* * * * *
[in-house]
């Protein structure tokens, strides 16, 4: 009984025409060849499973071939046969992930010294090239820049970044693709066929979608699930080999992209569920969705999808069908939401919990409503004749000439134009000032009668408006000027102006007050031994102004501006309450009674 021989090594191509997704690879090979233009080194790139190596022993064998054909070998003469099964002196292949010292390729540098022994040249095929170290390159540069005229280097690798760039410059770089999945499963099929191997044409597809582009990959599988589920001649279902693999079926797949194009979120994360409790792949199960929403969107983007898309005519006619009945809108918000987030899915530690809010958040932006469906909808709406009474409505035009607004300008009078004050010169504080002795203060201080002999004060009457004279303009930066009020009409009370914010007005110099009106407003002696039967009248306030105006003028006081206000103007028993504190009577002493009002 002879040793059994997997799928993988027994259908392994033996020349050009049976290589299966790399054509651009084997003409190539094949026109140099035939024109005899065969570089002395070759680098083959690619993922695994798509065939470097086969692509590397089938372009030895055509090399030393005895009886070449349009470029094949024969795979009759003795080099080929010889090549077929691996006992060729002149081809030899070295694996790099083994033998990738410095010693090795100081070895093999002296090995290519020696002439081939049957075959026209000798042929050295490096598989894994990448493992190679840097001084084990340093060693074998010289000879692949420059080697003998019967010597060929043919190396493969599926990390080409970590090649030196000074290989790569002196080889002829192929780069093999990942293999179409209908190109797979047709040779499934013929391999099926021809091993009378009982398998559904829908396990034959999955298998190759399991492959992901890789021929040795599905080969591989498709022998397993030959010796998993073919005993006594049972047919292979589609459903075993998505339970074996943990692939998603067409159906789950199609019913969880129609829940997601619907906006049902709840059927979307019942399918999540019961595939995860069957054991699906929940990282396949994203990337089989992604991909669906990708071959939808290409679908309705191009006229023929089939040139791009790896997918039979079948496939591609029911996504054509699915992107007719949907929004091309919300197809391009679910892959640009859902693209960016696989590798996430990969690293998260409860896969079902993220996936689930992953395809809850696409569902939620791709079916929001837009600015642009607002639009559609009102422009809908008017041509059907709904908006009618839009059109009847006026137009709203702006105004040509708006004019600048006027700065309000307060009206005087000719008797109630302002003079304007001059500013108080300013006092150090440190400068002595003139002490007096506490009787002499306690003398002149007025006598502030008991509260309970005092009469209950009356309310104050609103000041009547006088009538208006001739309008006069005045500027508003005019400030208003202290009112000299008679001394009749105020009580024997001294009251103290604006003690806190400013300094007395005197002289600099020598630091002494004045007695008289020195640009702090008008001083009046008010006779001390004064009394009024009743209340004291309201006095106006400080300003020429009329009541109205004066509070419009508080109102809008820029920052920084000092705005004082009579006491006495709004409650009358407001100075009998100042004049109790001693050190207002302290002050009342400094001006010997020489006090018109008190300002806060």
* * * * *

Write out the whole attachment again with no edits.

[in-house]
């Protein structure tokens, strides 16, 4: 009984025409060849499973071939046969992930010294090239820049970044693709066929979608699930080999992209569920969705999808069908939401919990409503004749000439134009000032009668408006000027102006007050031994102004501006309450009674 021989090594191509997704690879090979233009080194790139190596022993064998054909070998003469099964002196292949010292390729540098022994040249095929170290390159540069005229280097690798760039410059770089999945499963099929191997044409597809582009990959599988589920001649279902693999079926797949194009979120994360409790792949199960929403969107983007898309005519006619009945809108918000987030899915530690809010958040932006469906909808709406009474409505035009607004300008009078004050010169504080002795203060201080002999004060009457004279303009930066009020009409009370914010007005110099009106407003002696039967009248306030105006003028006081206000103007028993504190009577002493009002 002879040793059994997997799928993988027994259908392994033996020349050009049976290589299966790399054509651009084997003409190539094949026109140099035939024109005899065969570089002395070759680098083959690619993922695994798509065939470097086969692509590397089938372009030895055509090399030393005895009886070449349009470029094949024969795979009759003795080099080929010889090549077929691996006992060729002149081809030899070295694996790099083994033998990738410095010693090795100081070895093999002296090995290519020696002439081939049957075959026209000798042929050295490096598989894994990448493992190679840097001084084990340093060693074998010289000879692949420059080697003998019967010597060929043919190396493969599926990390080409970590090649030196000074290989790569002196080889002829192929780069093999990942293999179409209908190109797979047709040779499934013929391999099926021809091993009378009982398998559904829908396990034959999955298998190759399991492959992901890789021929040795599905080969591989498709022998397993030959010796998993073919005993006594049972047919292979589609459903075993998505339970074996943990692939998603067409159906789950199609019913969880129609829940997601619907906006049902709840059927979307019942399918999540019961595939995860069957054991699906929940990282396949994203990337089989992604991909669906990708071959939808290409679908309705191009006229023929089939040139791009790896997918039979079948496939591609029911996504054509699915992107007719949907929004091309919300197809391009679910892959640009859902693209960016696989590798996430990969690293998260409860896969079902993220996936689930992953395809809850696409569902939620791709079916929001837009600015642009607002639009559609009102422009809908008017041509059907709904908006009618839009059109009847006026137009709203702006105004040509708006004019600048006027700065309000307060009206005087000719008797109630302002003079304007001059500013108080300013006092150090440190400068002595003139002490007096506490009787002499306690003398002149007025006598502030008991509260309970005092009469209950009356309310104050609103000041009547006088009538208006001739309008006069005045500027508003005019400030208003202290009112000299008679001394009749105020009580024997001294009251103290604006003690806190400013300094007395005197002289600099020598630091002494004045007695008289020195640009702090008008001083009046008010006779001390004064009394009024009743209340004291309201006095106006400080300003020429009329009541109205004066509070419009508080109102809008820029920052920084000092705005004082009579006491006495709004409650009358407001100075009998100042004049109790001693050190207002302290002050009342400094001006010997020489006090018109008190300002806060």